During the early years of laptops, before they were universal commodities, a number of publications arose to focus on this new technology. Pico was not hugely well-known in this space, but I loved the name… they made a real effort to get the “picocomputer” term into common use, though like my own “Dataspace,” it didn’t prevail.
In this cover story, the author discusses the ways writers are using these newfangled portable computing tools. The full text is in the scans, but I have only copied the text of the opening paragraph and the closing section about my technomadic system. This cover photo above is by Jeffrey Aaronson of Aspen, and was taken on September 15, 1984. The photo on the first page is from Bainbridge Island in the summer of 1986.
As of 2019, the author, Sharon Fisher, writes for the Idaho Business Review.
by Sharon Fisher
The Journal of Portable Computing
Just how are writers using portable computers?
Old movies show reporters rushing to phone booths, clutching tiny paper pads as they rapid-fire their stories over the line. As technology developed, writers progressed to microcassette recorders, correcting typewriters, and facsimile machines (the favorite of Gonzo journalist Dr. Hunter S. Thompson, who coined the term “Mojo wire” for these devices). It’s not surprising, then, that writers — especially journalists — were among the first to see the potential of the picocomputer. Even now, the Radio Shack Tandy 100 remains one of the most popular laptops on the market, because it’s small, light, and cheap: the three words most dear to a writer’s heart.
[intervening text not shown here, but readable in the scans]
On the Road (Again)
Probably the most famous pico-toting writer is Steve Roberts, who carried a Tandy 100, then a Hewlett-Packard Portable, across the country with him on a recumbent bicycle. He writes stories about the people he meets along the way and transmits them electronically to various publications. (For magazines that haven’t entered the computer age. Roberts has an office and a full-time secretary, whom he calls his “universe interface.” This person spends the day downloading articles from an electronic bulletin board and mailing hard copies, as well as making publishing deals, answering the telephone, and arranging public relations.) Roberts has since collected many of these stories into a book, Computing Across America: The Bicycle Odyssey of a High-Tech Nomad.
His latest trek will take him up to Vancouver, down the California coast, back across the United States, and on to Europe. He also plans to put out a magazine for “high-tech nomads” while he’s riding.
Roberts’ bicycle features more electronic gadgetry than many offices. He has an HP Portable (now upgraded to a Portable Plus), a 5-Watt solar cell to charge the computer and other equipment, a CB radio, lights, horns, a four-color plotter/printer, and a security system. Moreover, he carries three other computers besides the Portable Plus: the keyboard of a Tandy 100, which he plans to mount on the handlebars so he can write and ride at the same time; a low-power CMOS Z80 so he can transmit his articles via satellite while riding (although he still uses a telephone for large articles and business); and a Motorola system to help with the handlebar keyboard and the navigation.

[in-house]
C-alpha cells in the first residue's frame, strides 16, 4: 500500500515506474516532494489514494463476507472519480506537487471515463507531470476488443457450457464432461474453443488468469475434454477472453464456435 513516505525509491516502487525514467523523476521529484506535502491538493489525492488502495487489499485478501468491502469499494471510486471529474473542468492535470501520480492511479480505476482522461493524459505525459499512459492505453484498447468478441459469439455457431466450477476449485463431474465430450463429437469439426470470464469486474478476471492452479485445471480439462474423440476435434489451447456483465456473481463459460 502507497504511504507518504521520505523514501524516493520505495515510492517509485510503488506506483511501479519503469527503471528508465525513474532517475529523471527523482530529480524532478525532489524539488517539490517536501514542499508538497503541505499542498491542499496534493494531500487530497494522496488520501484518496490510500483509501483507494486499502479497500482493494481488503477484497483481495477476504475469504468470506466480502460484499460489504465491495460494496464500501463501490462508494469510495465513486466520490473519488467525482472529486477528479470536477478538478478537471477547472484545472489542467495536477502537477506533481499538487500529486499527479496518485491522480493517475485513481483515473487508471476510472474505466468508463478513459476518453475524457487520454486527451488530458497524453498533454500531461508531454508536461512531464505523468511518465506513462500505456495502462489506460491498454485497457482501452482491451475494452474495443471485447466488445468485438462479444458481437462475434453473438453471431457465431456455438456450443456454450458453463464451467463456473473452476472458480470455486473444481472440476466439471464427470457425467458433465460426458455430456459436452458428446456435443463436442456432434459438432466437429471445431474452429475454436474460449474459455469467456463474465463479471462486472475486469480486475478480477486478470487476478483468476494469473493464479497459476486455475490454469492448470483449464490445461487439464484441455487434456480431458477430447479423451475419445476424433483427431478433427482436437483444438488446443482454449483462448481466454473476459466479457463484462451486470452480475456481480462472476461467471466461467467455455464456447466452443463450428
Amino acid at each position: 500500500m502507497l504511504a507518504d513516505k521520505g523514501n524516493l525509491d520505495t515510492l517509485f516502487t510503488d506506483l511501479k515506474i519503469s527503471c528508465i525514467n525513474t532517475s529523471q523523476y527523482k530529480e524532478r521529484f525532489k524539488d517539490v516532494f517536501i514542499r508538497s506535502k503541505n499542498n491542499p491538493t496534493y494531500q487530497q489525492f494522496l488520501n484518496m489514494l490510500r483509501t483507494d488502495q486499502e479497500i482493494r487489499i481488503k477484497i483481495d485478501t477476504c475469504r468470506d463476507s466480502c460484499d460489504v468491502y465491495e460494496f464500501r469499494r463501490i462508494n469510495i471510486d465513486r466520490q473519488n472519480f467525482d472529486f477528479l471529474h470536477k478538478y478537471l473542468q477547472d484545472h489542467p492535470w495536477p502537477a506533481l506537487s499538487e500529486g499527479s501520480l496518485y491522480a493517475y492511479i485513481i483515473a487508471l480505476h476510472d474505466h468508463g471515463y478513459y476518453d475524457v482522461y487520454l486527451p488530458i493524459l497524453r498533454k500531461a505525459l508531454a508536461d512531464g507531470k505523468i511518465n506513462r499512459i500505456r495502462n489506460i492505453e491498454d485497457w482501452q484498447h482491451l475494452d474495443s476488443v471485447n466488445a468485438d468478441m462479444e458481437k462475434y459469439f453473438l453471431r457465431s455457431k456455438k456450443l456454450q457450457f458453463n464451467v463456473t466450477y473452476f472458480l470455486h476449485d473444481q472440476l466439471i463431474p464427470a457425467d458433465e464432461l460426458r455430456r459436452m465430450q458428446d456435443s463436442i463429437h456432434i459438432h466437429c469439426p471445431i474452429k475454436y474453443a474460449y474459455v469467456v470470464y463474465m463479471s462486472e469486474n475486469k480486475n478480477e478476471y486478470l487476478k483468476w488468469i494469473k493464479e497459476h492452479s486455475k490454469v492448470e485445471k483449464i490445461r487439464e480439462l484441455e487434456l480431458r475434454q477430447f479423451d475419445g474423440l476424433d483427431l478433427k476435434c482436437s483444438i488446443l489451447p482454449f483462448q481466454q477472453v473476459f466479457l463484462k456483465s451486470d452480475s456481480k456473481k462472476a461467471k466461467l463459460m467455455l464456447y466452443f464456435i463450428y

Moving from the Tandy 100 to the 25-row, 80-column Portable Plus “was like moving to an executive office” because of all the extra room, Roberts describes. His Portable Plus “continues to be a wonderful machine,” and he adds that except for the convenience of IBM compatibility, there isn’t anything he’d rather use. (Besides, he adds, he has too much invested to abandon it.) He continues to use it in his office, with the help of an HPLink card when he needs to communicate with an IBM.
The Portable Plus has Microsoft Word, Reflection (a terminal emulator and data communications program), Lotus 1-2-3, dBase II, and a scheduling program in read-only memory, plus the programming language C on disk. (Because the Portable Plus doesn’t include a built-in disk drive, he also carries a battery-operated one separately.) While his computer is on most of the day. the solar cell charges it at about the same rate as a wall outlet would.
Roberts’ lifestyle has other benefits besides fame, a good tan, and well-defined leg muscles. “Writing is a license to be a generalist.” he says. “My job is to ride around and have an exciting life, and tell people about it.”
Not all writers embrace the picocomputer as wholeheartedly as Roberts. With its help, however, yet another movie cliche may be abandoned — that of the earnest writer scribbling on yellow pads and starving in a garret.
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